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Uncle Ben acts as Willy's foil. In Willy's mind, Ben is everything Willy is not and hopes to be: successful, bold, "well liked." Ben only appears in Willy's imaginative ramblings.
Willy also wants to be the kind of father his son's can look up to: stong, wealthy, and competent. Ben fits this bill. In Willy's mind, he hears Ben brag: "William, when I walked into the jungle, I was seventeen. When I walked out I was twenty-one. And, by God, I was rich!" Willy bellows back: "That's just the spirit I want to imbue them with! To walk into a jungle!"
The Uncle Ben character has several functions in the play. He serves the practical function of demonstrating Willy's dementia and of offering a means of background exposition for Willy's character. Also, the scenes with Uncle Ben help to articulate the nature of Willy's ambition and disappointment.
Willy initially refers to Uncle Ben after an episode in Act I where Willy has been engaged in a delusion/memory of finding out that Biff was flunking math and stealing. When brought back to the present moment by Happy, Willy expresses his regrets at having not followed Ben to Alaska.
"Why didn't I go to Alaska with my brother Ben that time! Ben! That man was a genius, that man was success incarnate! What a mistake! He begged me to go."
An idea is conveyed here that Willy feels will never measure up to his own standards of success (symbolized by the excessive success of his brother Ben). He has made mistakes and poor decisions. Ben, on the contrary, made bold decisions and was rewarded for them with "diamond mines."
Importantly, Uncle Ben appears only as a false image. In the action of the play Ben is a figment of Willy's imagination/memory. He is not real as the other characters are. Uncle Ben is, instead, a fantasy for Willy and so can be seen as Willy's fantasy of success. The fact that Willy is "haunted" in a way by Uncle Ben is suggestive of Willy's relationship to his failed ambitions. As much as he is haunted by the figment of his older brother, Willy is also unable to escape his thoughts of what he could have been in the world (and what he ended up being - a failure in his own eyes).
The fact that Uncle Ben's success is strongly associated with material wealth is also quite important, but we should also note that Ben is not described as having a family. Ben's success appears to be entirely individual. The significance of this idea can perhaps be best seen in the light of Linda's insistence that Willy is not a failure.
For the play's audience, there are at least two ways available to understand Willy Loman in the context of success. One way is to see Willy as a moral failure who made mistakes that he ran away from and who continues to choose against facing up to his own defects honestly. Another way to see Willy is to recognize that Willy not only refuses to see his flaws clearly but he fails also to see his achievements.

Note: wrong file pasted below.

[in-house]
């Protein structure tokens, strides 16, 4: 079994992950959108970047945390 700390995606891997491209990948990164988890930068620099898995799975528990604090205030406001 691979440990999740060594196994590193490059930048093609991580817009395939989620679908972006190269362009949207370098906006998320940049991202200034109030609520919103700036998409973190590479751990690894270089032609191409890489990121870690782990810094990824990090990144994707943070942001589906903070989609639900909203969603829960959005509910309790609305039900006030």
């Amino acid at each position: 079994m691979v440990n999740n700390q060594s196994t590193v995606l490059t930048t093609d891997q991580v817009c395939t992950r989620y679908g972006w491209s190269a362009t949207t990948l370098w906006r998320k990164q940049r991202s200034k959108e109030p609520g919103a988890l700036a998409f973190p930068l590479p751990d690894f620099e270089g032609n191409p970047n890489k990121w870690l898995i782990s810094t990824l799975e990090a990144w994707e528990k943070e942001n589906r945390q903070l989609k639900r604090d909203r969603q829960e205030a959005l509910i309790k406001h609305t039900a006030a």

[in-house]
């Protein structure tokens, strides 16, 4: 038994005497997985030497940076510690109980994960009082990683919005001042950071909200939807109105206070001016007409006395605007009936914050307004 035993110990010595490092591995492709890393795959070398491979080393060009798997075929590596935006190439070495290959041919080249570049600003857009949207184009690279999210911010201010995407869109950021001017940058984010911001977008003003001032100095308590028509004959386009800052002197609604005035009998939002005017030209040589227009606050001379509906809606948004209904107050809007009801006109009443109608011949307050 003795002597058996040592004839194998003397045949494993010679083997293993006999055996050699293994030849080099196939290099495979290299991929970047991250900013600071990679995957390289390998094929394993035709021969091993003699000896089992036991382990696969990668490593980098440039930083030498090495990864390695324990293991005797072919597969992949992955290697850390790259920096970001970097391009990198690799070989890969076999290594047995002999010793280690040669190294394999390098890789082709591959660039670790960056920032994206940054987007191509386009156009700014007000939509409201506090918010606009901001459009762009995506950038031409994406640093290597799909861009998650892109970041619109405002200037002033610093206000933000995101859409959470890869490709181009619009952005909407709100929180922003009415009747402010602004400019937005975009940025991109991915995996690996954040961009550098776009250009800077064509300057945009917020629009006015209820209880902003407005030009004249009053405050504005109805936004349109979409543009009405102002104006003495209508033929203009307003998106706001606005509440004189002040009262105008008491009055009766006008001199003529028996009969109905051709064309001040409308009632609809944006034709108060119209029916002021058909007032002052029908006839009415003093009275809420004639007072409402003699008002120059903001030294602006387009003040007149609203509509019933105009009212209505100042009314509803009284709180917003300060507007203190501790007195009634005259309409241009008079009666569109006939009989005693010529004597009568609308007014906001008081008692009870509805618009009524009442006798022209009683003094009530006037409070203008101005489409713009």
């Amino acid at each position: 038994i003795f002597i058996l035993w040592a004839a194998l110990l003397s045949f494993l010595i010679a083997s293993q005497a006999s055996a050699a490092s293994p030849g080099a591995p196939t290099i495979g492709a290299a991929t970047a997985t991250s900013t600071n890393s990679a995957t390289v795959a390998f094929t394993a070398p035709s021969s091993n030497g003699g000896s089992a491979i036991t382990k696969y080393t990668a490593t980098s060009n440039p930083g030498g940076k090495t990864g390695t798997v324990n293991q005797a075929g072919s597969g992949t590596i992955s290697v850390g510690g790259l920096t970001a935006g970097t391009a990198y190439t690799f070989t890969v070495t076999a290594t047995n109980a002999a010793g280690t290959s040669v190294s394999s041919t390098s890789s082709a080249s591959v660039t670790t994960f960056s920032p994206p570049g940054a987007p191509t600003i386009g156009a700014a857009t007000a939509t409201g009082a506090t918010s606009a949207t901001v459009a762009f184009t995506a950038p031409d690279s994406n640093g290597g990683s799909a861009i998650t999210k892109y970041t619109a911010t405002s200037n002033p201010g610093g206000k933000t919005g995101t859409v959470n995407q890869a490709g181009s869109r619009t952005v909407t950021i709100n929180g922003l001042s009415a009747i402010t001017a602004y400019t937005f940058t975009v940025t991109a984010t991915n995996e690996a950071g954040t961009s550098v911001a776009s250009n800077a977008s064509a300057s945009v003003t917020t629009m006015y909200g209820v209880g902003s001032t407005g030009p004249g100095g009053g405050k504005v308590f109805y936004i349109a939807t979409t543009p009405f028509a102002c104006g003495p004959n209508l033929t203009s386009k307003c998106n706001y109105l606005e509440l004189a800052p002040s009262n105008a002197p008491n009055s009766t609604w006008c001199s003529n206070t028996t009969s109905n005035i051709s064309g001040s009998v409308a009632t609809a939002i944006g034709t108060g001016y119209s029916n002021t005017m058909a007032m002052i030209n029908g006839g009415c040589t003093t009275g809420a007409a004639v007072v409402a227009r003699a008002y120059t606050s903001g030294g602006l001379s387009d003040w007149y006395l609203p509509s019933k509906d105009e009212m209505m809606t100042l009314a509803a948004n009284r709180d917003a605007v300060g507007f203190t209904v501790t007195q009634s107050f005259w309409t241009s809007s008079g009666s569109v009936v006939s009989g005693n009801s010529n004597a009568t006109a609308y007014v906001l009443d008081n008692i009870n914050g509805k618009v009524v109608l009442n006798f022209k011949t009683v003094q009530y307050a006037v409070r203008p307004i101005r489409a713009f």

When the play opens, Willy and Linda are set to make the final payment on their house - a standard symbolic moment representing the achievement of the "American Dream" of property ownership. The couple have raised two children to adulthood. One child, Biff, ultimately proves himself capable of self-knowledge and of compassion (he is a good person in the end).
These examples of success do not appear to Willy as "true" marks of achievement. He denies their worth and his own just as he denies his failings. So, again, we can see that illusory nature of the Uncle Ben character as a symptom and symbol of the nature of Willy's ambition, which is ineluctably tied to a very specific and far-fetched kind of success.
Ben's character also creates the opportunity for the play to explore Willy's childhood where is it revealed that Willy never really knew his own father. As Arthur Miller's penchant for occasional Freudianism might suggest, Willy's personal family history may help to explain his issues with Biff. Never having had a father, Willy worries that he is failing to "do it right" as a father and so cannot overcome a deeply nagging doubt about his value in that role.
Without Uncle Ben to talk to, Willy's childhood would have no other apparent opportunity for discussion in the play.
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